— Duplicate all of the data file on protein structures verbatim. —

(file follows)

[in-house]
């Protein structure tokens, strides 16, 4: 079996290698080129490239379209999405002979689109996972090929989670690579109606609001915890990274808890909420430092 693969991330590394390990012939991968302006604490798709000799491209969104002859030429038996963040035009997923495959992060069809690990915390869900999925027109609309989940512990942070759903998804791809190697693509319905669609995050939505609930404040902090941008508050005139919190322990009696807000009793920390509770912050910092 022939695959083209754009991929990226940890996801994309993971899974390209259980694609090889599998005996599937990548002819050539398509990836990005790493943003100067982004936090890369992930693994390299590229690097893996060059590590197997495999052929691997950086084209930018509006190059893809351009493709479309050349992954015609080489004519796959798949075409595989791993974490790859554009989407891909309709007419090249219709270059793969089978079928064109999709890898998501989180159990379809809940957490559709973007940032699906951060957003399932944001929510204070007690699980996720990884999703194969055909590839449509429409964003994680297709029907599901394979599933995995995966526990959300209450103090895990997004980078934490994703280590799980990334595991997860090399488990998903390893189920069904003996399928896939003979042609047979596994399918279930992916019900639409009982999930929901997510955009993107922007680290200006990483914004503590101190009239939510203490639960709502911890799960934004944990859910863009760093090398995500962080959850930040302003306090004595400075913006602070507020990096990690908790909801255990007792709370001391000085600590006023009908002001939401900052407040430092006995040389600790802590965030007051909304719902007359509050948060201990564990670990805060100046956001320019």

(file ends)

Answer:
[in-house]
């Protein structure tokens, strides 16, 4: 079996290698080129490239379209999405002979689109996972090929989670690579109606609001915890990274808890909420430092 693969991330590394390990012939991968302006604490798709000799491209969104002859030429038996963040035009997923495959992060069809690990915390869900999925027109609309989940512990942070759903998804791809190697693509319905669609995050939505609930404040902090941008508050005139919190322990009696807000009793920390509770912050910092 022939695959083209754009991929990226940890996801994309993971899974390209259980694609090889599998005996599937990548002819050539398509990836990005790493943003100067982004936090890369992930693994390299590229690097893996060059590590197997495999052929691997950086084209930018509006190059893809351009493709479309050349992954015609080489004519796959798949075409595989791993974490790859554009989407891909309709007419090249219709270059793969089978079928064109999709890898998501989180159990379809809940957490559709973007940032699906951060957003399932944001929510204070007690699980996720990884999703194969055909590839449509429409964003994680297709029907599901394979599933995995995966526990959300209450103090895990997004980078934490994703280590799980990334595991997860090399488990998903390893189920069904003996399928896939003979042609047979596994399918279930992916019900639409009982999930929901997510955009993107922007680290200006990483914004503590101190009239939510203490639960709502911890799960934004944990859910863009760093090398995500962080959850930040302003306090004595400075913006602070507020990096990690908790909801255990007792709370001391000085600590006023009908002001939401900052407040430092006995040389600790802590965030007051909304719902007359509050948060201990564990670990805060100046956001320019």